Do You Care for a Child that Cheats?

How to Say It to Kids

Most children will cheat at something at some point. In fact, child psychologists realize that most young children don’t place a moral value on cheating. Up until the age of 5 most kids won’t even hold a grudge when someone else cheats while playing a game. But as they age and want to fit in with their peers they must learn to play fairly.

Cheating is also a form of dishonesty. And while all children (and adults) lie at times, it’s best to encourage fair play and honesty at an early age.

In the book, How to Say It to Your Kids, Dr. Paul Coleman explains that there are three outcomes to all communication with children.

What you say to a child will:

1. Bring you and the child closer.
2. It will start an argument.
3. It will lead to avoidance or withdrawal.

Therefore, labeling kids as a “liar” or “cheater” is not helpful. For example, when you tell a child that they cheated, odds are they will deny it. Don’t say, “You cheater! Don’t lie to me!” It is better to say, “I saw you move my piece on the game board. Maybe you don’t think that is cheating, but I don’t want to play when you move my pieces like that.”

Tailor your comments to children specifically to teach them, to empathize with them and others, and encourage them. Help children to empathize by asking, “How would you feel if someone did that to you?” Show you empathize with them by agreeing that, “I know it’s frustrating to lose at a game.” Encourage them by saying, “I am happy and proud of the way you played today.”

The author says that cheating at games tends to diminish as children get older. The more pronounced it is for a child over 10, the more other areas of concern need to be probed to see if there are upsetting things going on in the child’s life.

To teach children to play fairly, show tolerance, and have self-control, model appropriate self-talk during games. Speak about how you are excited and frustrated by your score in the game. “I’m losing this game but I want to win. I know I could try to cheat, but I don’t want to win that way. If I lose, I will try again and may win next time.”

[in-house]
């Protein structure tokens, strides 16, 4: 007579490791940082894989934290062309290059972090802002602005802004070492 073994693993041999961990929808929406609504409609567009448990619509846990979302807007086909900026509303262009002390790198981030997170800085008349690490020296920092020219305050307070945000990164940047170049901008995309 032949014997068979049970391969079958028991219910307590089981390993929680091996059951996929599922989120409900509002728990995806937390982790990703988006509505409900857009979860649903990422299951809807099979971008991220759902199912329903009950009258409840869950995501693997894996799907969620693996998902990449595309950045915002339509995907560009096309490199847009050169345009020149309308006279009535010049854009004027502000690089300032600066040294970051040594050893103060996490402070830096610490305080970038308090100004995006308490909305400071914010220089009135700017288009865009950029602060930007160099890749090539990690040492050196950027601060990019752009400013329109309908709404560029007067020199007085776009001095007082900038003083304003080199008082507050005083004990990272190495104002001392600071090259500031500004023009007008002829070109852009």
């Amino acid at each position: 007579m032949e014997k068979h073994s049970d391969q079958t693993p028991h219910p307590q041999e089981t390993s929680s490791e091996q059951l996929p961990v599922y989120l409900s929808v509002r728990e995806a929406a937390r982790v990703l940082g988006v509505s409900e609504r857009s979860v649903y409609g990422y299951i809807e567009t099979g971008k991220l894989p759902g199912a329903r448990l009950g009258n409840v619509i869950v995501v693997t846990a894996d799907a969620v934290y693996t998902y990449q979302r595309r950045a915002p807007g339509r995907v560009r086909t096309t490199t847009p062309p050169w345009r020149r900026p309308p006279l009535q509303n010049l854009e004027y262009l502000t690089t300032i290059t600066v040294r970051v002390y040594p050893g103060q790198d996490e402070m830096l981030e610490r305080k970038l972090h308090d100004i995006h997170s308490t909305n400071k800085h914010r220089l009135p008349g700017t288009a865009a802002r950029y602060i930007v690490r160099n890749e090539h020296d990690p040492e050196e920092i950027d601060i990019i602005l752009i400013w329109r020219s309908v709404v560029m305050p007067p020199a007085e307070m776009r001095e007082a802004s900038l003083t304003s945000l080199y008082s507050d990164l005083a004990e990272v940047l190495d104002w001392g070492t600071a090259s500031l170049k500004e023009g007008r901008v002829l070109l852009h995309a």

How to Say It:

  • “I just saw you switch cards. That’s called cheating. Let’s agree not to do that.”
  • “I saw you cheating again. I don’t enjoy playing when you cheat. I’m going to stop playing now and we can try playing again later.”
  • “We have been playing this game for 15 minutes and you have played by the rules. That’s great. I have much more fun when we play by the rules.”
  • “You just scored a point and you played by the rules. I bet that feels really good to know you accomplished something.”
  • “Sometimes you’ll break the rules just to get that good feeling when you win again. But that doesn’t make it right.”
  • “How would you feel if your friend cheated while you were playing a game?”
  • “I wonder how your friend felt when you kept cheating at the game?”

How Not to Say It:

  • “You are a cheater. Nobody likes a cheater.”

Modeling appropriate behavior and teaching through play are the best ways to encourage children not to cheat. There’s no need to punish or criticize young children that cheat. Encourage them to play fairly and praise them when they do.


How to Say It to Your Kids


  1. dolphinwrite says:

    Actually, it’s in how you say it. When I was a kid, if I was caught cheating. Actually, I don’t think I was ever caught. Okay, when I saw a friend of mine caught, because of the respected teacher, he felt very ashamed.

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